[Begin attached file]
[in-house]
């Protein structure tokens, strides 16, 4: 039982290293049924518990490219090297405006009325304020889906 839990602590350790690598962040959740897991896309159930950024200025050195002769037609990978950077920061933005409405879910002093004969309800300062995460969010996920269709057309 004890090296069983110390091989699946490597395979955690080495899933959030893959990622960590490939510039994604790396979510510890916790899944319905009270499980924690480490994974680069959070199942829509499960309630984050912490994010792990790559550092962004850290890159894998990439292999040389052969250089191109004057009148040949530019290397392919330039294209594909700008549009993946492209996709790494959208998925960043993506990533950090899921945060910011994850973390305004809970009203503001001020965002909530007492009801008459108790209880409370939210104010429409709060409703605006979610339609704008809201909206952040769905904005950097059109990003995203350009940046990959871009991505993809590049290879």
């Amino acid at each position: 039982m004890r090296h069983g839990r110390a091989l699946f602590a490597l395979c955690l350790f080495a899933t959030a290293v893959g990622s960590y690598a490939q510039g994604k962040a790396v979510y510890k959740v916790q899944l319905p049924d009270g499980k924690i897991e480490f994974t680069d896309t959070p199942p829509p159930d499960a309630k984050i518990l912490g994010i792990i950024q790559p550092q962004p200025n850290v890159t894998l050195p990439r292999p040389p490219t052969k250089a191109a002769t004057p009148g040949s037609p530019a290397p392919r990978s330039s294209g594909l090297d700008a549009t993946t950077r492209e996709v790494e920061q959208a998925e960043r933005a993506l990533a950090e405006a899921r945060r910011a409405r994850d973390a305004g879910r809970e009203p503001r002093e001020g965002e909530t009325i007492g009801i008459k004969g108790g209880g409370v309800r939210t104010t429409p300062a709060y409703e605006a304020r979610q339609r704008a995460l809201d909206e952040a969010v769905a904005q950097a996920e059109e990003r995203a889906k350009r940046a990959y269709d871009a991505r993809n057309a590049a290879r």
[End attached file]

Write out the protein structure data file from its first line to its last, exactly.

[in-house]
């Protein structure tokens, strides 16, 4: 039982290293049924518990490219090297405006009325304020889906 839990602590350790690598962040959740897991896309159930950024200025050195002769037609990978950077920061933005409405879910002093004969309800300062995460969010996920269709057309 004890090296069983110390091989699946490597395979955690080495899933959030893959990622960590490939510039994604790396979510510890916790899944319905009270499980924690480490994974680069959070199942829509499960309630984050912490994010792990790559550092962004850290890159894998990439292999040389052969250089191109004057009148040949530019290397392919330039294209594909700008549009993946492209996709790494959208998925960043993506990533950090899921945060910011994850973390305004809970009203503001001020965002909530007492009801008459108790209880409370939210104010429409709060409703605006979610339609704008809201909206952040769905904005950097059109990003995203350009940046990959871009991505993809590049290879």
């Amino acid at each position: 039982m004890r090296h069983g839990r110390a091989l699946f602590a490597l395979c955690l350790f080495a899933t959030a290293v893959g990622s960590y690598a490939q510039g994604k962040a790396v979510y510890k959740v916790q899944l319905p049924d009270g499980k924690i897991e480490f994974t680069d896309t959070p199942p829509p159930d499960a309630k984050i518990l912490g994010i792990i950024q790559p550092q962004p200025n850290v890159t894998l050195p990439r292999p040389p490219t052969k250089a191109a002769t004057p009148g040949s037609p530019a290397p392919r990978s330039s294209g594909l090297d700008a549009t993946t950077r492209e996709v790494e920061q959208a998925e960043r933005a993506l990533a950090e405006a899921r945060r910011a409405r994850d973390a305004g879910r809970e009203p503001r002093e001020g965002e909530t009325i007492g009801i008459k004969g108790g209880g409370v309800r939210t104010t429409p300062a709060y409703e605006a304020r979610q339609r704008a995460l809201d909206e952040a969010v769905a904005q950097a996920e059109e990003r995203a889906k350009r940046a990959y269709d871009a991505r993809n057309a590049a290879r």